Current trail. Photo by thecourtyard on Flickr.

As a part of the Purple Line, Montgomery County will fund upgrades to the Capital Crescent Trail between Bethesda and Silver Spring. Tomorrow, the Planning Board will hear recommendations from its transportation planning staff about several issues facing the trail.

After hearing testimony, the Planning Board will send their recommendations to the County Council.

The current design from the Maryland Transit Administration includes a number of improvements to the trail. The upgraded trail will be expanded to 12 feet wide, where feasible, and paved. Additionally, the trail will be extended from its current terminus at Lyttonsville 1.5 miles farther east to Downtown Silver Spring. New overpasses or underpasses will be provided over Connecticut Avenue, Jones Mill Road, 16th Street, and Colesville Road.

This is good news for trail users.

Planning staff is calling for the installation of lighting along the new trail from Bethesda to Silver Spring. The trail would be lit during the hours the Purple Line is open, and would allow the trail to be used safely during commuting hours. The recommendation is to design lighting so that it does not disturb neighboring properties.

Staff is also calling for emergency call boxes to be placed at intervals along the trail. This will help to promote security and reduce crime. New landscaping will help to create a pleasing trail experience and will screen trail users and neighbors from the Purple Line.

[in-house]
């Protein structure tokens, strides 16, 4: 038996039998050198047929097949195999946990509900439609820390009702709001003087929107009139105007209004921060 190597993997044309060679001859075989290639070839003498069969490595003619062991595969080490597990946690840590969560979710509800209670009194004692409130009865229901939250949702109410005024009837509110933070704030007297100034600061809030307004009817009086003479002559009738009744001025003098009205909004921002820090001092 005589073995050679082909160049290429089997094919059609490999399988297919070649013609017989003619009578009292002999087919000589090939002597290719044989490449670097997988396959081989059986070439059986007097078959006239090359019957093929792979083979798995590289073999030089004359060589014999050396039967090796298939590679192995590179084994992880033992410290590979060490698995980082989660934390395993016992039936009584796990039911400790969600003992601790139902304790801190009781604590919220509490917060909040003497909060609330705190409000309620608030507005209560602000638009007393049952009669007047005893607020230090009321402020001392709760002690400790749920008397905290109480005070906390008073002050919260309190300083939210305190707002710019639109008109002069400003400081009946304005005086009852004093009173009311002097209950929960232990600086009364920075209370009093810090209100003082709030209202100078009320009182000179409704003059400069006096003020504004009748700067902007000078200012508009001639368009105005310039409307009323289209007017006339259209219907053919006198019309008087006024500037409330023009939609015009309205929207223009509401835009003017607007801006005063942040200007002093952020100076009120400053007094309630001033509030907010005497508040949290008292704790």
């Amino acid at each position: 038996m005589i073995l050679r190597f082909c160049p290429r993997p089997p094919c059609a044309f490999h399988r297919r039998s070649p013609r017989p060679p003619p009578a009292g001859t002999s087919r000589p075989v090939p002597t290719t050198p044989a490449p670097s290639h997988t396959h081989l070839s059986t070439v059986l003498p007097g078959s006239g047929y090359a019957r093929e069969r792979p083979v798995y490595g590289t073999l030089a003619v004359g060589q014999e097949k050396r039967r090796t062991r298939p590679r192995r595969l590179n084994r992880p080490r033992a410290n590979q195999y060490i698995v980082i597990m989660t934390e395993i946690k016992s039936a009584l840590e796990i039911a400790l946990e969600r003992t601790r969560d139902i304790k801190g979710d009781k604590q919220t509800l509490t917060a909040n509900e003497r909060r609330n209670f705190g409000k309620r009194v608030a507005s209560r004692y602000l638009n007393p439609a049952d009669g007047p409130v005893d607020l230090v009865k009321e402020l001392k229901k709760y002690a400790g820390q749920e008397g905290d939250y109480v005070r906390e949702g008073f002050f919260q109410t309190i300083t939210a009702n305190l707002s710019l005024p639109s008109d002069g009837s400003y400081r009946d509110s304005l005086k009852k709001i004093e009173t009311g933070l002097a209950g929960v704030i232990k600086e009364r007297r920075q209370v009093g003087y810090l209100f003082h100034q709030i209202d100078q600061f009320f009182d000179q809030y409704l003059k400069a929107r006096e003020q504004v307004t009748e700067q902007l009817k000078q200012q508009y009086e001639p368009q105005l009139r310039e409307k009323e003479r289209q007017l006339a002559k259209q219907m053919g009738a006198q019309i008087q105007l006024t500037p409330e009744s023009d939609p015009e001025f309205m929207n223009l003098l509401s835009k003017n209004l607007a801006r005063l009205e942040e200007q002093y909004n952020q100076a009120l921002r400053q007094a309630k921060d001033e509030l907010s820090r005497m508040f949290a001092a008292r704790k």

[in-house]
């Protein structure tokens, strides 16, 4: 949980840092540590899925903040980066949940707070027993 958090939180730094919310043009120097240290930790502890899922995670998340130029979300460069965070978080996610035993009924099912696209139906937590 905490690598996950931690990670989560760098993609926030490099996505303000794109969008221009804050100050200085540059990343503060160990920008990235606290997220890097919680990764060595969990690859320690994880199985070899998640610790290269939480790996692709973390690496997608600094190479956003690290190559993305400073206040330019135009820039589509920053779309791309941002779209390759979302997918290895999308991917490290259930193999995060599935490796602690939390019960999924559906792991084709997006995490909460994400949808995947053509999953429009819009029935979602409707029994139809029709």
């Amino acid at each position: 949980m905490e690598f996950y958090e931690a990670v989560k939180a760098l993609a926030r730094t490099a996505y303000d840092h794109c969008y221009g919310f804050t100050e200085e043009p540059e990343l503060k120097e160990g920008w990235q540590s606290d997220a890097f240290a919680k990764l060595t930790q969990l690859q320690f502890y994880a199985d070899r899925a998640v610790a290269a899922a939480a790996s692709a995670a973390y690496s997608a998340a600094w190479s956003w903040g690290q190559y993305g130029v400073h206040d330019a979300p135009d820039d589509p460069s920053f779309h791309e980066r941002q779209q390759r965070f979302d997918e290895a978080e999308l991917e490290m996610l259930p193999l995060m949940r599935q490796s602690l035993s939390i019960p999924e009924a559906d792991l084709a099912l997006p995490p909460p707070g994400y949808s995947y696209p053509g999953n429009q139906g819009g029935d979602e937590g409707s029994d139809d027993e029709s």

The Bethesda tunnel. Photo by thisisbossi on Flickr.

The most costly decision that will have to be made is whether to put the trail above the train in the tunnel under Wisconsin Avenue.  Right now, estimates place the cost of keeping the trail in the tunnel at $40.5 million, which is 43% of the cost of the entire trail. Planning staff have recommended against putting the trail in the tunnel if the price remains so high. For a fraction of that cost, the surface alignment could be significantly improved. The Planning Department is calling for more study before making a final decision.

Not having the trail in the tunnel would mean that trail users would need to cross Wisconsin Avenue at grade. If a surface alignment is chosen, the staff recommends prioritizing pedestrians and cyclists crossing Wisconsin Avenue. They recommend a working group be convened to hammer out the design details.

A surface alignment is clearly not as nice for pedestrians and cyclists because of the Wisconsin Avenue crossing. But there are plenty of ways to make the crossing of Wisconsin safe and efficient for trail users.

The Planning Department recommends that if the surface alignment is used through Bethesda, that the trail will be made as user-friendly and safe as possible. While the exact design solutions have not been determined, many solutions will be considered, including creating a bicycle/pedestrian only signal phase for crossing Wisconsin Avenue, a separated “cycle track”, raised crosswalks, and more.

A separated cycle track in Vancouver. Photo by Paul Krueger on Flickr.

And let’s not forget that even if the tunnel under Wisconsin is lost to the Purple Line, the trail will still be vastly improved. It will be paved, bridge several major arterials where people have to cross at grade now, and extend 1.5 miles farther to downtown Silver Spring.

Cross-posted at The Straight Line.